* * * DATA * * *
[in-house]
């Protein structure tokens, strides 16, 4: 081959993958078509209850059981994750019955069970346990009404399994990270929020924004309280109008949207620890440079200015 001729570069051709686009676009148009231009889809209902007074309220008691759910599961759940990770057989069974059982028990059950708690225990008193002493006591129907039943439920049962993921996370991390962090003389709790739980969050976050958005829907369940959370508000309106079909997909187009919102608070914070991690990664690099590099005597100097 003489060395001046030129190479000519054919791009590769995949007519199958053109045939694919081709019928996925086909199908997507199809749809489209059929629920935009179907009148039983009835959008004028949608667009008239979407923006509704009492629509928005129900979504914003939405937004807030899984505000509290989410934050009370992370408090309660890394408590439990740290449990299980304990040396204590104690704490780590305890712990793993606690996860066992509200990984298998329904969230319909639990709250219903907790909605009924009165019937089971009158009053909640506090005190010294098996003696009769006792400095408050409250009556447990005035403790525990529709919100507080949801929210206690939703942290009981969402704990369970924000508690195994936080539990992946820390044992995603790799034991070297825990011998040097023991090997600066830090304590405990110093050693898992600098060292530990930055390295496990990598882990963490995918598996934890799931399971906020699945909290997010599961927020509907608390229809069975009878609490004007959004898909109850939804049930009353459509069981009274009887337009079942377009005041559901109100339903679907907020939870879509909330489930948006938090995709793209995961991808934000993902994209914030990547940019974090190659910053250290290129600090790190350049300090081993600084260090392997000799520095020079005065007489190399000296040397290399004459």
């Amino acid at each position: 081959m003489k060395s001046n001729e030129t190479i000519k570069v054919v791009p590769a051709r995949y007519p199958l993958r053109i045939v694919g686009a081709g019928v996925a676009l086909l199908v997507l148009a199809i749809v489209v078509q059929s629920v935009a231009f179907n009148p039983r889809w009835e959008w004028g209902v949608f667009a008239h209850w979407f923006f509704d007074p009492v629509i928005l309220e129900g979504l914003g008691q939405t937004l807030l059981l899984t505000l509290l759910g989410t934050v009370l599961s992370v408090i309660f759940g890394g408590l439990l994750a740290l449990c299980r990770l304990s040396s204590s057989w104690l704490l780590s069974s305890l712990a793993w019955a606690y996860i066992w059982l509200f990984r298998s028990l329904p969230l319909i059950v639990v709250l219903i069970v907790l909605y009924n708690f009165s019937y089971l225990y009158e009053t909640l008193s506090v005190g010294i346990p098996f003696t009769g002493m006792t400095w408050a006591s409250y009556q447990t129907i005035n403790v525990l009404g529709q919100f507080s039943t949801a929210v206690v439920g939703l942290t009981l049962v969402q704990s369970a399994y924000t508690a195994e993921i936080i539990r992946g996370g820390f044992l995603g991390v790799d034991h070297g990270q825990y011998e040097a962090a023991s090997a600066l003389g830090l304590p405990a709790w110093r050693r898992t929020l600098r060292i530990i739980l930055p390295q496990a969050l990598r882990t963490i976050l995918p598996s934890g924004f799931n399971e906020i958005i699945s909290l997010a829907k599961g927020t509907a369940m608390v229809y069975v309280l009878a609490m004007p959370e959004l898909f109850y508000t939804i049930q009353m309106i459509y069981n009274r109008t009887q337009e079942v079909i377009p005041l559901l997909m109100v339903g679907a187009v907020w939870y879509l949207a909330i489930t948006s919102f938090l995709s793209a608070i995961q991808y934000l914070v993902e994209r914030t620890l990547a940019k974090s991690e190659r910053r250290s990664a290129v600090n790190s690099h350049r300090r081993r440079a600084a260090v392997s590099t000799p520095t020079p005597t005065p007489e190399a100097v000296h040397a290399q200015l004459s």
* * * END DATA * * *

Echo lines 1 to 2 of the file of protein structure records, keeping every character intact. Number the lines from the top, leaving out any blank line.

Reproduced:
[in-house]
């Protein structure tokens, strides 16, 4: 081959993958078509209850059981994750019955069970346990009404399994990270929020924004309280109008949207620890440079200015 001729570069051709686009676009148009231009889809209902007074309220008691759910599961759940990770057989069974059982028990059950708690225990008193002493006591129907039943439920049962993921996370991390962090003389709790739980969050976050958005829907369940959370508000309106079909997909187009919102608070914070991690990664690099590099005597100097 003489060395001046030129190479000519054919791009590769995949007519199958053109045939694919081709019928996925086909199908997507199809749809489209059929629920935009179907009148039983009835959008004028949608667009008239979407923006509704009492629509928005129900979504914003939405937004807030899984505000509290989410934050009370992370408090309660890394408590439990740290449990299980304990040396204590104690704490780590305890712990793993606690996860066992509200990984298998329904969230319909639990709250219903907790909605009924009165019937089971009158009053909640506090005190010294098996003696009769006792400095408050409250009556447990005035403790525990529709919100507080949801929210206690939703942290009981969402704990369970924000508690195994936080539990992946820390044992995603790799034991070297825990011998040097023991090997600066830090304590405990110093050693898992600098060292530990930055390295496990990598882990963490995918598996934890799931399971906020699945909290997010599961927020509907608390229809069975009878609490004007959004898909109850939804049930009353459509069981009274009887337009079942377009005041559901109100339903679907907020939870879509909330489930948006938090995709793209995961991808934000993902994209914030990547940019974090190659910053250290290129600090790190350049300090081993600084260090392997000799520095020079005065007489190399000296040397290399004459």